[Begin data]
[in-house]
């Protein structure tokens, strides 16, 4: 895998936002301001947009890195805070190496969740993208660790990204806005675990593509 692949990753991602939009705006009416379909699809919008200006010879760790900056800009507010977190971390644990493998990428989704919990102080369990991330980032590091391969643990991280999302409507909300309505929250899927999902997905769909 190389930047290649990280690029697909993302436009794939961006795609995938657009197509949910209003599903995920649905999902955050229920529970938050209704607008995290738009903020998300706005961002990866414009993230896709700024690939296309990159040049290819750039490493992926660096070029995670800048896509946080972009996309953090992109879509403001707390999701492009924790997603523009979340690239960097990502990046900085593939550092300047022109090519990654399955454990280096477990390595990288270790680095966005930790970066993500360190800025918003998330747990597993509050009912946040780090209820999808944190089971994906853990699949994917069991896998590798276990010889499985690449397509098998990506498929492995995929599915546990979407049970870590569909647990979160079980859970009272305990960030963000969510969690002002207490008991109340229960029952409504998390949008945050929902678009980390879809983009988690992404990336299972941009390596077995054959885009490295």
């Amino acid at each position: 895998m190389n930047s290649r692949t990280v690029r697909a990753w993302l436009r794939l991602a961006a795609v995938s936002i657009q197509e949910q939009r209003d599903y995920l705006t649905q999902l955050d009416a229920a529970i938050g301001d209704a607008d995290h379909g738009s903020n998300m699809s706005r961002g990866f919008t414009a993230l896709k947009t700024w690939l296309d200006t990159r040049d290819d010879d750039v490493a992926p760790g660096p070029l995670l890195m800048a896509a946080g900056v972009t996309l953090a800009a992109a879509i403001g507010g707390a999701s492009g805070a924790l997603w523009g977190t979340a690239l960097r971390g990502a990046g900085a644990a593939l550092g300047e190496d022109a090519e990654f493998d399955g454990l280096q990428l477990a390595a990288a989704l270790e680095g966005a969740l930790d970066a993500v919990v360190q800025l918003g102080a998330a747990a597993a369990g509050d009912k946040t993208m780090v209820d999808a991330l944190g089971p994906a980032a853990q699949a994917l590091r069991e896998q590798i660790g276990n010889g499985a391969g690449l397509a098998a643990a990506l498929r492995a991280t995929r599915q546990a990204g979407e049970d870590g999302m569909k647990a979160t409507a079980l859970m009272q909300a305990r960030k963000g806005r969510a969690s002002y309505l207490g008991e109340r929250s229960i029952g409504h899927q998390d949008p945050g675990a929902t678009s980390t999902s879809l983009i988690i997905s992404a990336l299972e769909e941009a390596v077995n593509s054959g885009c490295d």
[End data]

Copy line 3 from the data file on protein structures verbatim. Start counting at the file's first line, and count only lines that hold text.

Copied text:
């Amino acid at each position: 895998m190389n930047s290649r692949t990280v690029r697909a990753w993302l436009r794939l991602a961006a795609v995938s936002i657009q197509e949910q939009r209003d599903y995920l705006t649905q999902l955050d009416a229920a529970i938050g301001d209704a607008d995290h379909g738009s903020n998300m699809s706005r961002g990866f919008t414009a993230l896709k947009t700024w690939l296309d200006t990159r040049d290819d010879d750039v490493a992926p760790g660096p070029l995670l890195m800048a896509a946080g900056v972009t996309l953090a800009a992109a879509i403001g507010g707390a999701s492009g805070a924790l997603w523009g977190t979340a690239l960097r971390g990502a990046g900085a644990a593939l550092g300047e190496d022109a090519e990654f493998d399955g454990l280096q990428l477990a390595a990288a989704l270790e680095g966005a969740l930790d970066a993500v919990v360190q800025l918003g102080a998330a747990a597993a369990g509050d009912k946040t993208m780090v209820d999808a991330l944190g089971p994906a980032a853990q699949a994917l590091r069991e896998q590798i660790g276990n010889g499985a391969g690449l397509a098998a643990a990506l498929r492995a991280t995929r599915q546990a990204g979407e049970d870590g999302m569909k647990a979160t409507a079980l859970m009272q909300a305990r960030k963000g806005r969510a969690s002002y309505l207490g008991e109340r929250s229960i029952g409504h899927q998390d949008p945050g675990a929902t678009s980390t999902s879809l983009i988690i997905s992404a990336l299972e769909e941009a390596v077995n593509s054959g885009c490295d």